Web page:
Motors fitted and ready to go

Swapping the motors on Seahorse

Motors fitted and ready to go
Motors fitted and ready to go

After making the decision to do so, replacing the two 90 horsepower two stroke engines on our boat with smaller and more fuel efficient four stroke engines took a fair amount of time. The task was loaded with extras such as rewiring the console, navigation lights and instruments, as the existing wiring was a little shabby. I also wanted to replace the fuel lines from the tank to the filter. To fit new control cables, control box wiring and battery cables, the deck section behind the console had to come out. While it was out it seemed pointless not getting everything changed at the same time. I also discovered that the clearance between the bottom of the console and the top of the tank was insufficient for the huge plugs on the new wiring looms so I had to lift the console as well.

Removing and replacing the actual motors went relatively quickly and by early afternoon both motors were fitted and the hydraulic steering connected and bled. The rest of the work is all far more time consuming but a lot less strenuous. Installing new control cables and the new wiring looms from the control boxes went well. I also ran new power cables from the batteries up to the console and rewired everything in the console. I split the console switch panel in two, so half the switches were powered from the port battery and the other half from the starboard battery. I also split the bilge pumps’ wiring so each battery has a pump connected to it. The tachometer, hour meter and navigation light wiring was already there but the wiring was not in great condition so I removed it all and made up a new loom.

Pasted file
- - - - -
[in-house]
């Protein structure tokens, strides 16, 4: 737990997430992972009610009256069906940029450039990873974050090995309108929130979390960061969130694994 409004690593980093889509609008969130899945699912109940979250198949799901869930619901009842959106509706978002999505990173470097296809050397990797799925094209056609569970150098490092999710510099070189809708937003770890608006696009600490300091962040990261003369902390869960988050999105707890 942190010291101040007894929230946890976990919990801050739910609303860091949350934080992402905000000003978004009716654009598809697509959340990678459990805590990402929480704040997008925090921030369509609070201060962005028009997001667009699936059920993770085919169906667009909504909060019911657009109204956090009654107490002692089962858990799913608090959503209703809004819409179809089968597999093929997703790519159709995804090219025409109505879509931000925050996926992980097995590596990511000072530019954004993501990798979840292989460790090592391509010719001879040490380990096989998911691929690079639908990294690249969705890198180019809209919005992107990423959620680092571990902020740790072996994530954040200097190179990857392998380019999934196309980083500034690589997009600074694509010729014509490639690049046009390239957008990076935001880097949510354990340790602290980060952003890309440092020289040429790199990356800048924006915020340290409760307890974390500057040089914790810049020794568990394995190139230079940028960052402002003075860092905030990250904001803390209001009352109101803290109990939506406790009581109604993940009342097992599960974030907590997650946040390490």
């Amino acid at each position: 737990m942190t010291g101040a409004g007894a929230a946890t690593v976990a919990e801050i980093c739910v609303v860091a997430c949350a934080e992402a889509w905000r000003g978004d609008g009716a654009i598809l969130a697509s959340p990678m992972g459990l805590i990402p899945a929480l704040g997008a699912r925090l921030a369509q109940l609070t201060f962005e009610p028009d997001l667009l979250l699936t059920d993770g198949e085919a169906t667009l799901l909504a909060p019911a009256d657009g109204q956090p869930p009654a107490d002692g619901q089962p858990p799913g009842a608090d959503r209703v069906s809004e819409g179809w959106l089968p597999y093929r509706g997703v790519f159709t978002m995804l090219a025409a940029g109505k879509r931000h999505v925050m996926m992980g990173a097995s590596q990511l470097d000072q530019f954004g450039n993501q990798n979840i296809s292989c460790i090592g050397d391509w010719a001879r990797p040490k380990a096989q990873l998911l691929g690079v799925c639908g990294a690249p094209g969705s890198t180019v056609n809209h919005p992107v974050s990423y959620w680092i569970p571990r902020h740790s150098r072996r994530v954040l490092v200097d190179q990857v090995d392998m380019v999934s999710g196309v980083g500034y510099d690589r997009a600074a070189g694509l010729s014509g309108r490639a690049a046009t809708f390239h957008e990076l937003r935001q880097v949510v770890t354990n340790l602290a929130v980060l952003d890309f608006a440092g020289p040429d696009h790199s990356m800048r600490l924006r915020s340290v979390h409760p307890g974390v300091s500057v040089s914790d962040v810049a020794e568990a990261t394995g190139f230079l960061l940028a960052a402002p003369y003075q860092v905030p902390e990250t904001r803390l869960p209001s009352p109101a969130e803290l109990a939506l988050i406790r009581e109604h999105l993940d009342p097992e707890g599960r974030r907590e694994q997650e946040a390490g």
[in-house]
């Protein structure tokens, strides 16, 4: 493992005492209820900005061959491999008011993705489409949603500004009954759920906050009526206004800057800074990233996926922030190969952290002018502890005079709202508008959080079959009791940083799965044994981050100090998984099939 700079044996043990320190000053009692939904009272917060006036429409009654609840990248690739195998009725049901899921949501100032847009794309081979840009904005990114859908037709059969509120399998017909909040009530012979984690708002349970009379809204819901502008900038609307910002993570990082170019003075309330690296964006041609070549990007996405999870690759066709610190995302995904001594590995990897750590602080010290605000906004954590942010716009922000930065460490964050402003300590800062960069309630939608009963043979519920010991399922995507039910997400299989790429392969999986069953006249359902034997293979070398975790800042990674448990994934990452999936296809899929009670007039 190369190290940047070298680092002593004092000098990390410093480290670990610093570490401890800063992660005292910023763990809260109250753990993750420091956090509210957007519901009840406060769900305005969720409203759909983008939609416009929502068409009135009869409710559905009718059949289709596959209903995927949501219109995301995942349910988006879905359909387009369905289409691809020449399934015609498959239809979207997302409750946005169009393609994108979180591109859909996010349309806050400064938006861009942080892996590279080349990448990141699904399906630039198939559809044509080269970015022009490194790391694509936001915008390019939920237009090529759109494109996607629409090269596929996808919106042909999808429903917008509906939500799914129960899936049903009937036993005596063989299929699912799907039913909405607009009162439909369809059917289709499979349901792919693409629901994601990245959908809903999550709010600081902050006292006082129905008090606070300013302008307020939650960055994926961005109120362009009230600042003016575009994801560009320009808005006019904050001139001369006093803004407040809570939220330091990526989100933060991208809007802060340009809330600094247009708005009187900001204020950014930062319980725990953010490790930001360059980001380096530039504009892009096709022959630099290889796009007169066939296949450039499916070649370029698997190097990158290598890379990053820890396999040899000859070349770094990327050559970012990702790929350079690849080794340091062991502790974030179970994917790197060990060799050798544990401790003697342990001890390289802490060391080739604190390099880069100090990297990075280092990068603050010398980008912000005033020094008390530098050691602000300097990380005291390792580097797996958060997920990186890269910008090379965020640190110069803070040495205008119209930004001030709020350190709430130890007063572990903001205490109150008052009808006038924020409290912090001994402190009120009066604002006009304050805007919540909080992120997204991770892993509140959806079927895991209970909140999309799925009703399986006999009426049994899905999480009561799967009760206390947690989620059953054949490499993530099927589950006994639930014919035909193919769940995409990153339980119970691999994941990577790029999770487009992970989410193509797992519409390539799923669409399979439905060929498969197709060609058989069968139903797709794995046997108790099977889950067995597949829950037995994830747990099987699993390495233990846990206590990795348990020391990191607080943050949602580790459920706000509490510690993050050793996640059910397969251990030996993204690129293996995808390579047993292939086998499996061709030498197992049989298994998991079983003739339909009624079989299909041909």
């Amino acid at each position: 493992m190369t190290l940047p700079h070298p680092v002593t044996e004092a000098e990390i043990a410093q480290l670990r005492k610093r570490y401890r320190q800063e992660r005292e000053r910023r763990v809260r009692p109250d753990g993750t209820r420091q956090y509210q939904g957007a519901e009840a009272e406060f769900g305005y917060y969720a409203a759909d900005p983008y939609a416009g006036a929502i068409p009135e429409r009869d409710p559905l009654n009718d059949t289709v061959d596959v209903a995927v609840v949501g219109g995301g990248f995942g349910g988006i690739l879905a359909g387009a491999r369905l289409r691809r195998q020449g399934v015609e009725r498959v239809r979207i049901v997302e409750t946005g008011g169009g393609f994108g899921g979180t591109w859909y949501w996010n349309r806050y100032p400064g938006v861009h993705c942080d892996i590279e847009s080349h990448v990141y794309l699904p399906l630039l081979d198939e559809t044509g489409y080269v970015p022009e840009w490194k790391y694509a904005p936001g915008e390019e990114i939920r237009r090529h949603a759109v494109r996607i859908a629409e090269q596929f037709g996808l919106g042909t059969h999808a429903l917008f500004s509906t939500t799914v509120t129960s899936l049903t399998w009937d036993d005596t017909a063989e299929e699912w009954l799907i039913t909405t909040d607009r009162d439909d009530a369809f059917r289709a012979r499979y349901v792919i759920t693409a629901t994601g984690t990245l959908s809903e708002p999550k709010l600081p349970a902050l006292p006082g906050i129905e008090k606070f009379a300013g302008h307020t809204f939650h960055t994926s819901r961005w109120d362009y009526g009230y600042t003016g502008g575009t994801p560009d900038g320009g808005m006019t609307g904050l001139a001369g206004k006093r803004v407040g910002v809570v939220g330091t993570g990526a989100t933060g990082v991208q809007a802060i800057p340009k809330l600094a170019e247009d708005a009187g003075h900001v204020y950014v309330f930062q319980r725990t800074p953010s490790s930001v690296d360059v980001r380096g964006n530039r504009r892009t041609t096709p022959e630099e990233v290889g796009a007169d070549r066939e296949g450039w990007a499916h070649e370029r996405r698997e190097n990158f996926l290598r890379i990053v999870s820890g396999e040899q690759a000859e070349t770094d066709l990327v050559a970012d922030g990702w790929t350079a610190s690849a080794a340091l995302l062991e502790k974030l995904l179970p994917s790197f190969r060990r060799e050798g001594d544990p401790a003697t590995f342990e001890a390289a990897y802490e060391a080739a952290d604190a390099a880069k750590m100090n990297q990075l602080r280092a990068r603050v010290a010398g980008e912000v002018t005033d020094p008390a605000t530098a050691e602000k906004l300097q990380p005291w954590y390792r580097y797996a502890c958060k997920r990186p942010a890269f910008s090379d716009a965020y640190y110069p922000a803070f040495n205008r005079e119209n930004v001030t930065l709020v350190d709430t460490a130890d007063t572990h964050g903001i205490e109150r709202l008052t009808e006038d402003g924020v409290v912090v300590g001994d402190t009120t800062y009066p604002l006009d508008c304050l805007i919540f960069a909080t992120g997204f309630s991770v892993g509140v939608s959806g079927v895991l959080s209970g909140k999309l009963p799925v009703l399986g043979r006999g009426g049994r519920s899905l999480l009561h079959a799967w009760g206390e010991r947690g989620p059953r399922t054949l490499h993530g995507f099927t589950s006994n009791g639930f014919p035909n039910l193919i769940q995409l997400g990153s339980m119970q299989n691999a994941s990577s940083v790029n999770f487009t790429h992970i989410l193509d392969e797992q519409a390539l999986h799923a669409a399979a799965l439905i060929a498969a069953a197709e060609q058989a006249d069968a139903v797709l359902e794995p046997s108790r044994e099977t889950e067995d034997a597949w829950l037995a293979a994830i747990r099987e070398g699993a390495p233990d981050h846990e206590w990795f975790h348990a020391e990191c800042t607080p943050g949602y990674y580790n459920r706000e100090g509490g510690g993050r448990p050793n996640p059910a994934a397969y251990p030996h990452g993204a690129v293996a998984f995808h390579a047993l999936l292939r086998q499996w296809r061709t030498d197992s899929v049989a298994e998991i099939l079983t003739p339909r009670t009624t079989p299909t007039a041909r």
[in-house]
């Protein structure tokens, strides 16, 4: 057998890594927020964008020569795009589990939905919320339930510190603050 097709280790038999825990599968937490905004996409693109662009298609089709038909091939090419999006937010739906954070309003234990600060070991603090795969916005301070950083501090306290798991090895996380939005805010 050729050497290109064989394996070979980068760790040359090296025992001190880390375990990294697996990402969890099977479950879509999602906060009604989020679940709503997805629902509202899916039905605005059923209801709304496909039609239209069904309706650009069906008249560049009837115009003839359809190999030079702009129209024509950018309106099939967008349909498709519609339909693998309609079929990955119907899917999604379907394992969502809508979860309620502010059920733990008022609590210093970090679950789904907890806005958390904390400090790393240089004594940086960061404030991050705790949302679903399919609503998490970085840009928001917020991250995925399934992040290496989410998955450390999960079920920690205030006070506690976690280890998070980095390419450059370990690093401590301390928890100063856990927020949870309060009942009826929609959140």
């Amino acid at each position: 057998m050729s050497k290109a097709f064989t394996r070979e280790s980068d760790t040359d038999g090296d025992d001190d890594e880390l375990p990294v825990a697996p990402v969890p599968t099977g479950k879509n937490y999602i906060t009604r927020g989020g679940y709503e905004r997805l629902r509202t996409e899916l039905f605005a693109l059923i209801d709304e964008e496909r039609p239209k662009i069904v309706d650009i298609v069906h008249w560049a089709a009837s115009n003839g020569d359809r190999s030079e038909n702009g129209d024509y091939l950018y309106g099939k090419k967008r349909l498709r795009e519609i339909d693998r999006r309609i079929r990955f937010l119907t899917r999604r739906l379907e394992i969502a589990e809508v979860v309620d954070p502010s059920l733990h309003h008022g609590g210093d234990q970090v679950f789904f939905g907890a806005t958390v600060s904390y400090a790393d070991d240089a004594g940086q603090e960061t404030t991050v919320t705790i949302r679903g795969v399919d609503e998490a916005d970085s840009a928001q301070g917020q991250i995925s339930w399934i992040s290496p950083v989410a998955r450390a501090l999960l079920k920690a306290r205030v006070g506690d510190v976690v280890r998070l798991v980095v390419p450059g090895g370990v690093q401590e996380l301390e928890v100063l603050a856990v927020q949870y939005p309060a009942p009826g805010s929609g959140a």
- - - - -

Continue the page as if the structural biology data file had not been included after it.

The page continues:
Seahorse at the jetty in Simon's Town
Seahorse at the jetty in Simon’s Town

Coaxing cable and wiring under the deck is always a relatively slow process as there are existing sensitive cables such as the sonar transducer cable and VHF antennae cable going through the same holes.

The boat is also fitted with two electric bilge pumps, one is switched and one on permanent auto so these were also rewired.

Once the cables and looms were in place the motor loom plugs were attached to the engines’ new battery terminals and new fuel hoses and fuel were bulbs fitted. Propellers were next and suddenly, it was all done. Ready to start. The sound of a quiet four stroke running in the driveway as opposed to the noise the two strokes made will certainly endear me more readily to my neighbours!

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Tony

Scuba diver, teacher, gadget man, racing driver, boat skipper, photographer, and collector of stray animals

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